A related development is recognition of the need to embrace different perspectives on the weighing of risks. A developing literature on risk analysis has described the factors that affect people's judgments about what risks are acceptable (e.g., whether they are voluntarily assumed) and how different types of risks are compared with one another, and has helped to highlight the ways in which the benefits and burdens of risk-taking behavior are differentially distributed (Fischhoff et al., 1981). Those contributions have enriched our understanding of the ethical dimensions of preventive interventions and have located the injury field in the larger landscape of risk regulation.

Controversies in the Field

Because the injury field is mission driven and action oriented, some controversies concerning the ethics and politics of prevention tend to recur. A continuing challenge for participants in the public debate, and particularly for leaders of the field, is to develop rhetorical strategies for promoting public consensus on controversial issues.

Regulation and Freedom

Injury prevention interventions often aim at protecting people from the consequences of their own risk taking. In some instances, critics may characterize these interventions as "paternalistic" because they curtail people's freedom "for their own good," rather than to protect other people. The most clear-cut examples are mandatory motorcycle helmet laws and other regulations requiring that people use safety precautions to protect themselves. More ambiguous examples include prohibiting manufacturers from selling products thought to be too risky (e.g., three-wheel all-terrain vehicles [ATVs]) or requiring manufacturers to protect adult consumers from their own negligence (e.g., machine guards) when doing so increases the product's cost or reduces its utility.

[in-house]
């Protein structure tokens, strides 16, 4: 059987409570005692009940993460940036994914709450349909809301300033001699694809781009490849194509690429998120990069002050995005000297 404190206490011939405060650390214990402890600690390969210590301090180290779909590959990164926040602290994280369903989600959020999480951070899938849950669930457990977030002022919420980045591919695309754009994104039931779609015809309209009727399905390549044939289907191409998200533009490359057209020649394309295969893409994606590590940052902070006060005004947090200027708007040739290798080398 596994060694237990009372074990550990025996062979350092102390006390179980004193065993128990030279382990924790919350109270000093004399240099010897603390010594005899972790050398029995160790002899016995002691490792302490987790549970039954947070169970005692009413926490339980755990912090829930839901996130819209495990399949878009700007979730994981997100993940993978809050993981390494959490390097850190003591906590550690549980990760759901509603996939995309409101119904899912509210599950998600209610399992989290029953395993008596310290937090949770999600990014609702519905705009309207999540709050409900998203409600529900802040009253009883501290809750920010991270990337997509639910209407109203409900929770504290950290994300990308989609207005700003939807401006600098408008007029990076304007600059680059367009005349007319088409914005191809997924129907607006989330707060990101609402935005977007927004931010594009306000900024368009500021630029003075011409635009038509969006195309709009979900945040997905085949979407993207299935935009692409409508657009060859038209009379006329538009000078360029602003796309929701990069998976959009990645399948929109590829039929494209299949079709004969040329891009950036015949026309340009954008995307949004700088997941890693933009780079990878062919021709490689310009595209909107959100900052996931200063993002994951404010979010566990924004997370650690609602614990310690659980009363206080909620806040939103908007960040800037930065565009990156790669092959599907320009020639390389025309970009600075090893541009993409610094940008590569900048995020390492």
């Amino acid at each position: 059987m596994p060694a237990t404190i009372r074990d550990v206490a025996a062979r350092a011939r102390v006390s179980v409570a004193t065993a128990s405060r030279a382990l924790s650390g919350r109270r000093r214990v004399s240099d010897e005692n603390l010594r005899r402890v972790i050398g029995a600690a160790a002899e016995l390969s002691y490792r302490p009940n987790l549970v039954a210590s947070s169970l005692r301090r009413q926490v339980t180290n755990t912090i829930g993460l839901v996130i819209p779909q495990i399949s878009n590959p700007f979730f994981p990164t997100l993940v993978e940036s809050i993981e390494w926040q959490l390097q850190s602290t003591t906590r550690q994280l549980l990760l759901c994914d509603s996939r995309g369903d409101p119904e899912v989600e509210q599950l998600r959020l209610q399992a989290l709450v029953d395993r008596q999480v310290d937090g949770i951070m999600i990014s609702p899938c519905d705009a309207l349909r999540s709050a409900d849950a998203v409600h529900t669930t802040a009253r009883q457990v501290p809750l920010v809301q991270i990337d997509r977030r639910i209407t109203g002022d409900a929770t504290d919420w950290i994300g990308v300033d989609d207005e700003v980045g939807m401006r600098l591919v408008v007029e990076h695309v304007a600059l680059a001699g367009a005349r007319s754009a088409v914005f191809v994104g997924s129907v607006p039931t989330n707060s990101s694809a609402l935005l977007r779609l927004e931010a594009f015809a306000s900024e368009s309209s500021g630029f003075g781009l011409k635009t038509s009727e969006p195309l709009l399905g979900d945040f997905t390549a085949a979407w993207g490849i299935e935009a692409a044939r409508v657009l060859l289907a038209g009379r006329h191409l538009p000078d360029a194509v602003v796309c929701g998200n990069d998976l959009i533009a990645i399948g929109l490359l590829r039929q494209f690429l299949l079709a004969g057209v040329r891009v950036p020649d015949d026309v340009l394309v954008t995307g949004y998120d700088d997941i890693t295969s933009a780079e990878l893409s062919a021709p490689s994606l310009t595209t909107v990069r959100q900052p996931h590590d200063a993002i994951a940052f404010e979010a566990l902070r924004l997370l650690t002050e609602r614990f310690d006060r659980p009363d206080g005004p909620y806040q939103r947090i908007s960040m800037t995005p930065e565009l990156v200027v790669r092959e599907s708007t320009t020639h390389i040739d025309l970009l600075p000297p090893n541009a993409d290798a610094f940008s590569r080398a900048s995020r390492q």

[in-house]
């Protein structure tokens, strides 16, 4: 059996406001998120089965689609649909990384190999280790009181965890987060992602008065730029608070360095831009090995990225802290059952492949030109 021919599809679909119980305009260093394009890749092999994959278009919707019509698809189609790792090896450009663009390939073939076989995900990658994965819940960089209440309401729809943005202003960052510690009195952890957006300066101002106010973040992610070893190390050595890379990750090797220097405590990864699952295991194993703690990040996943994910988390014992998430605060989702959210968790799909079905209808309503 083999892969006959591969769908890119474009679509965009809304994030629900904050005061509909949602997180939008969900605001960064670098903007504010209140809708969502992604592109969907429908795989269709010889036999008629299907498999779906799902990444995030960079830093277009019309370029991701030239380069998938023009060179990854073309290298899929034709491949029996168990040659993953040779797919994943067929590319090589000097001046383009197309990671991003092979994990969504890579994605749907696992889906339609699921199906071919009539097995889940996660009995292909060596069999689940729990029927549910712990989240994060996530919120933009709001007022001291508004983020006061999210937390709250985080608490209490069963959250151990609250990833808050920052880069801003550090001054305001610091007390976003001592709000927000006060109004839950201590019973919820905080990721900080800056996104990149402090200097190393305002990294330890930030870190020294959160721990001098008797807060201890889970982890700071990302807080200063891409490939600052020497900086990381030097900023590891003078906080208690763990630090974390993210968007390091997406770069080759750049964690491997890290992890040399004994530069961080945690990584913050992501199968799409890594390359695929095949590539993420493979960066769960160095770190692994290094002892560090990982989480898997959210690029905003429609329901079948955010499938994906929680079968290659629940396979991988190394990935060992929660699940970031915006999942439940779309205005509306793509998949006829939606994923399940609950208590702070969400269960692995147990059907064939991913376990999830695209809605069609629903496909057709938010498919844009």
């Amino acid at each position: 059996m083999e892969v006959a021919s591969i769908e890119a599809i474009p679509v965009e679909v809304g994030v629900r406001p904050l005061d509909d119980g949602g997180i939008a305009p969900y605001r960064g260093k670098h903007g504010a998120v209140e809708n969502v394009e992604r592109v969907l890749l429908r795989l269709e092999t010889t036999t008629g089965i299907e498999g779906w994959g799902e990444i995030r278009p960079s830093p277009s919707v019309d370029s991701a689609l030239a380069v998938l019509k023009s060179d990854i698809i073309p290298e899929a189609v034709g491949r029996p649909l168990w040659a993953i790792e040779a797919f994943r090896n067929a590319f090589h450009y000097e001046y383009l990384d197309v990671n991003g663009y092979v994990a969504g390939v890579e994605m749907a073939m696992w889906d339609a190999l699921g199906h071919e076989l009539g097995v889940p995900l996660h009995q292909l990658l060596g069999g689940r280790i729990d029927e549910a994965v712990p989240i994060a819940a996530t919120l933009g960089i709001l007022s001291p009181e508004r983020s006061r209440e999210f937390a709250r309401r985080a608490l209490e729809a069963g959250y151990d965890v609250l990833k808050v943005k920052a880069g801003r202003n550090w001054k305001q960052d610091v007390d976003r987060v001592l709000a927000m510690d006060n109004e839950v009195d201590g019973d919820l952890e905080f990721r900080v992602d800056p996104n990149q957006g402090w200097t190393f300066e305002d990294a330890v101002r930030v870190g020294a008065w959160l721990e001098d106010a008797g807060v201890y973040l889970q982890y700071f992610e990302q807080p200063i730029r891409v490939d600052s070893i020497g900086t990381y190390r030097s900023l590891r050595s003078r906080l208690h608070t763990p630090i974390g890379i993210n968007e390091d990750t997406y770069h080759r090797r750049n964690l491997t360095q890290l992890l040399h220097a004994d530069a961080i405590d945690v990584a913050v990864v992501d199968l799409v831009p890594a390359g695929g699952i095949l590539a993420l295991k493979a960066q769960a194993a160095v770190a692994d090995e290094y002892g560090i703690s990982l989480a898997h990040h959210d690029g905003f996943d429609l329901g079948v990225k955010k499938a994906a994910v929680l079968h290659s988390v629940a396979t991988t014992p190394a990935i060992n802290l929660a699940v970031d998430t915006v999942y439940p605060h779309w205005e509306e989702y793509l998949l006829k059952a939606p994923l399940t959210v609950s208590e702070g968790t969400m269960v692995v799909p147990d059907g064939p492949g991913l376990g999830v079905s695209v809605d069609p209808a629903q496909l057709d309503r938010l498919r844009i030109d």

The argument that an intervention is impermissibly paternalistic can be contested on a variety of grounds. First, it might be argued that the intervention is designed to offset irremediable deficits in information that prevent people from appreciating the risks they face or otherwise making informed risk-benefit judgments. Everyone would agree that such information deficits, if proven, provide an ethically appropriate basis for regulation. The disagreement arises when the government restricts peoples' choices (by banning three-wheel ATVs for use by adults or requiring adult car occupants to wear safety belts) on the ground that people sometimes do not make "rational" choices based on the information at hand. Libertarian critics would find this argument unpersuasive because it substitutes the government's values and preferences for the individual's. Proponents might also defend supposedly paternalistic regulation by arguing that the person

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